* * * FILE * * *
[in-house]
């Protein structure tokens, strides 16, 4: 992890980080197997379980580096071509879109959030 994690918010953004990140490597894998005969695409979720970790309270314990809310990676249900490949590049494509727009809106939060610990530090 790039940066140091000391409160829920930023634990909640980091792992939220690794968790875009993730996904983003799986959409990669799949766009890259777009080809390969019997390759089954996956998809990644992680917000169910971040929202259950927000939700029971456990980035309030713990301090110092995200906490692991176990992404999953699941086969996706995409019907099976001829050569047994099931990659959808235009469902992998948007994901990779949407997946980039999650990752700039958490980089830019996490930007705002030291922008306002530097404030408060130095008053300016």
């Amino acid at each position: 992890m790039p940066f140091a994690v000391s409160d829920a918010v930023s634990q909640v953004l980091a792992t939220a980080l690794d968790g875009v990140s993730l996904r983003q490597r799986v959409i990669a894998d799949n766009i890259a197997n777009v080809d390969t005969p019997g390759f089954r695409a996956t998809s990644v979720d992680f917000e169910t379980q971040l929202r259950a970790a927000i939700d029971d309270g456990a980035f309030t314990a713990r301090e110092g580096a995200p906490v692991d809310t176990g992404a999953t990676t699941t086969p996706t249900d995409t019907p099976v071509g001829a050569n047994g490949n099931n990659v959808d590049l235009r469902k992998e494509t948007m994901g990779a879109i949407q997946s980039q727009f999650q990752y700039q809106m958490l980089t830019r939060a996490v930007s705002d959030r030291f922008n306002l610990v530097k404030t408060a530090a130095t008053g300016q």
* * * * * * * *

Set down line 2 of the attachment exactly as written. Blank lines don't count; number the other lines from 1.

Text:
């Protein structure tokens, strides 16, 4: 992890980080197997379980580096071509879109959030 994690918010953004990140490597894998005969695409979720970790309270314990809310990676249900490949590049494509727009809106939060610990530090 790039940066140091000391409160829920930023634990909640980091792992939220690794968790875009993730996904983003799986959409990669799949766009890259777009080809390969019997390759089954996956998809990644992680917000169910971040929202259950927000939700029971456990980035309030713990301090110092995200906490692991176990992404999953699941086969996706995409019907099976001829050569047994099931990659959808235009469902992998948007994901990779949407997946980039999650990752700039958490980089830019996490930007705002030291922008306002530097404030408060130095008053300016």